If you reverse the roles you might get the American making the typical sterotypical remarks about Canada but for the most part it's all in good fun.


If I could I'd rep u for this. This is, to me, our most embarrasssing national trait. Reminds me of the kind of bluster and put downs I expect from the insecure middle managment types.


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PostPosted: Thu Dec 30, 2010 5:48 pm
 


So whats up with the Quebecers then ?


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PostPosted: Thu Dec 30, 2010 5:49 pm
 


On a sad personal note, wish there was some place I could call my own and be proud of :(


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PostPosted: Thu Dec 30, 2010 6:06 pm
 


Unsound Unsound:
Bodah Bodah:
Ask what happens to the overwhelming amount of Americans when visiting Canada who gets into a conversation with a Canadian where their nationality is revealed. It often leads to the Canadian start babbling at the mouth like a freak'n idiot about how much Canada is better than the U.S. or how the U.S. sucks etc.

All this seems to be automatic by no prompting by the American at all.

If you reverse the roles you might get the American making the typical sterotypical remarks about Canada but for the most part it's all in good fun.


If I could I'd rep u for this. This is, to me, our most embarrasssing national trait. Reminds me of the kind of bluster and put downs I expect from the insecure middle managment types.


Agreed. gnerally, most of the Americans I've met are of good manners (save those from southern California - I was rather surprised by what some of my sailors told me about run ins with them) every time some Canuck starts shooting their mouth off, you just want to slap him upside the head and tell 'em to shut it.


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PostPosted: Thu Dec 30, 2010 8:40 pm
 


desertdude desertdude:
So whats up with the Quebecers then ?



It's complicated.

The only thing I can tell you is that you can trace the gripes as far back as 1759 for some Québecers.


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canada is a my dream, my sister is from that, i miss her and canada


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PostPosted: Tue Jul 05, 2011 7:42 am
 


desertdude desertdude:
On a sad personal note, wish there was some place I could call my own and be proud of :(


Complete your dream of immigrating to Canada or Australia. Nothing wrong with either place. [B-o]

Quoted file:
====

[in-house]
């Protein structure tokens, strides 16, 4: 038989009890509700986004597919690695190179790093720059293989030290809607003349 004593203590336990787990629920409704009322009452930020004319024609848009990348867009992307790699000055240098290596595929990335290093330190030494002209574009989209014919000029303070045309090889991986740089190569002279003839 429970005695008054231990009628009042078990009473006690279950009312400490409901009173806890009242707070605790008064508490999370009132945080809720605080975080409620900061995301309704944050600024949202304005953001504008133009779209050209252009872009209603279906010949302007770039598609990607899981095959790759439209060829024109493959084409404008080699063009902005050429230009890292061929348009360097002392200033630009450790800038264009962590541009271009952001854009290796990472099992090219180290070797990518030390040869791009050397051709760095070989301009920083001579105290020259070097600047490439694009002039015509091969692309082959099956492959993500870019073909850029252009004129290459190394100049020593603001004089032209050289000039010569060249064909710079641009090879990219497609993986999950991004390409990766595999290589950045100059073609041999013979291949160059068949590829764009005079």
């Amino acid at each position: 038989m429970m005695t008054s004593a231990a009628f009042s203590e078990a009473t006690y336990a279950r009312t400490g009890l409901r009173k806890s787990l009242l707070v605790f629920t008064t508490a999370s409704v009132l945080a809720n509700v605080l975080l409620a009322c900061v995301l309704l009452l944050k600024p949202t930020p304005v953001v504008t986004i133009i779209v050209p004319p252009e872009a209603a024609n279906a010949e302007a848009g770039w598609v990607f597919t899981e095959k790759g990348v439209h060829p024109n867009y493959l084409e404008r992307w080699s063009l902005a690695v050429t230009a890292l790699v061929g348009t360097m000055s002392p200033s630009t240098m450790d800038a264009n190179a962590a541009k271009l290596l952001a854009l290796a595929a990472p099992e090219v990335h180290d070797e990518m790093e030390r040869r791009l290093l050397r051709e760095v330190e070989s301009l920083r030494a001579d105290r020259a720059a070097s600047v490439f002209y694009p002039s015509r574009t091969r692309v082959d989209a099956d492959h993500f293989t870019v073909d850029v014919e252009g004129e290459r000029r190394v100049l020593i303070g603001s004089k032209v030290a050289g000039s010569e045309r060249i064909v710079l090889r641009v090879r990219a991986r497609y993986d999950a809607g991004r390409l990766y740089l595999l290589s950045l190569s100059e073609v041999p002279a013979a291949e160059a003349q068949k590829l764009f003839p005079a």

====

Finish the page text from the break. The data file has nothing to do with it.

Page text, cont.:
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PostPosted: Tue Jul 05, 2011 8:07 am
 


andyt andyt:
We are more modest about it, doesn't mean our identification isn't deep. We just don't wear it on our sleeves and go pushing it at everybody the way Americans do.

And, I've certainly lost some identification with Canada. To me a lot of it was the sense of space, of all that empty land. Now that we seem to be giving it all away to the natives, I don't really feel it's my land as much as I used to. I seem to have less rights to it than one specific race.


I would say we are more modest when compared to Americans, but compared to most other countries I've been to (about two dozen countries in Asia and Europe), they tend to be more low-key about their patriotism than we are generally.


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PostPosted: Tue Jul 05, 2011 8:17 am
 


Bodah Bodah:
Trust me we have our yahoo's up here as well.

Ask what happens to the overwhelming amount of Americans when visiting Canada who gets into a conversation with a Canadian where their nationality is revealed. It often leads to the Canadian start babbling at the mouth like a freak'n idiot about how much Canada is better than the U.S. or how the U.S. sucks etc.

All this seems to be automatic by no prompting by the American at all.

If you reverse the roles you might get the American making the typical sterotypical remarks about Canada but for the most part it's all in good fun.


Perhaps you take it as good-natured ribbing, but others take offence to it, just as Americans take offence to our comments about gun rights, universal health care, etc. Maybe you are thicker-skinned than other people...

I think the number of yahoos on both sides of the borders are in equal proportions of the populace (say 1 in 20 are dumbasses - though that changes when alcohol enters the picture :D ).

I know a couple dozen Americans who are great people and have similar values and beliefs to most Canadians I know, but I've met some of their friends and there are yahoos amongst them who complain about out 'monopoly money', our socialist values, our high taxes, our crappy weather, etc. I personally take offence to being called a socialist, not because it is a bad term in my opinion, but because most American's use of the term is in a derogatory fashion.